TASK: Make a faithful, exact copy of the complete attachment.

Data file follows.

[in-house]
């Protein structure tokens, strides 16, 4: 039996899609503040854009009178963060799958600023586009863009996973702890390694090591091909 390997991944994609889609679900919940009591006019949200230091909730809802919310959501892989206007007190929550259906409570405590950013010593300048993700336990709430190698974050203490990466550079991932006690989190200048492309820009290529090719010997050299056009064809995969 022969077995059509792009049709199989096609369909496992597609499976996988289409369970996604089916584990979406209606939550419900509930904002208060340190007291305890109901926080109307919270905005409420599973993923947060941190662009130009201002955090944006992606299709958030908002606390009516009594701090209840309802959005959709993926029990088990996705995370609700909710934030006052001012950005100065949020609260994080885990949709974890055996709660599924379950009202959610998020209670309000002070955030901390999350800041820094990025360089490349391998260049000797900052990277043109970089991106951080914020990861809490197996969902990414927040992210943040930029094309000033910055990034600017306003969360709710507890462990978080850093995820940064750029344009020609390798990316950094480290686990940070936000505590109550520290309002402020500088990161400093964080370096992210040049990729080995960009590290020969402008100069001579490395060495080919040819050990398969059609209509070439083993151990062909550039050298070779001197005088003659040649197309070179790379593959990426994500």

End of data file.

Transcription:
[in-house]
């Protein structure tokens, strides 16, 4: 039996899609503040854009009178963060799958600023586009863009996973702890390694090591091909 390997991944994609889609679900919940009591006019949200230091909730809802919310959501892989206007007190929550259906409570405590950013010593300048993700336990709430190698974050203490990466550079991932006690989190200048492309820009290529090719010997050299056009064809995969 022969077995059509792009049709199989096609369909496992597609499976996988289409369970996604089916584990979406209606939550419900509930904002208060340190007291305890109901926080109307919270905005409420599973993923947060941190662009130009201002955090944006992606299709958030908002606390009516009594701090209840309802959005959709993926029990088990996705995370609700909710934030006052001012950005100065949020609260994080885990949709974890055996709660599924379950009202959610998020209670309000002070955030901390999350800041820094990025360089490349391998260049000797900052990277043109970089991106951080914020990861809490197996969902990414927040992210943040930029094309000033910055990034600017306003969360709710507890462990978080850093995820940064750029344009020609390798990316950094480290686990940070936000505590109550520290309002402020500088990161400093964080370096992210040049990729080995960009590290020969402008100069001579490395060495080919040819050990398969059609209509070439083993151990062909550039050298070779001197005088003659040649197309070179790379593959990426994500």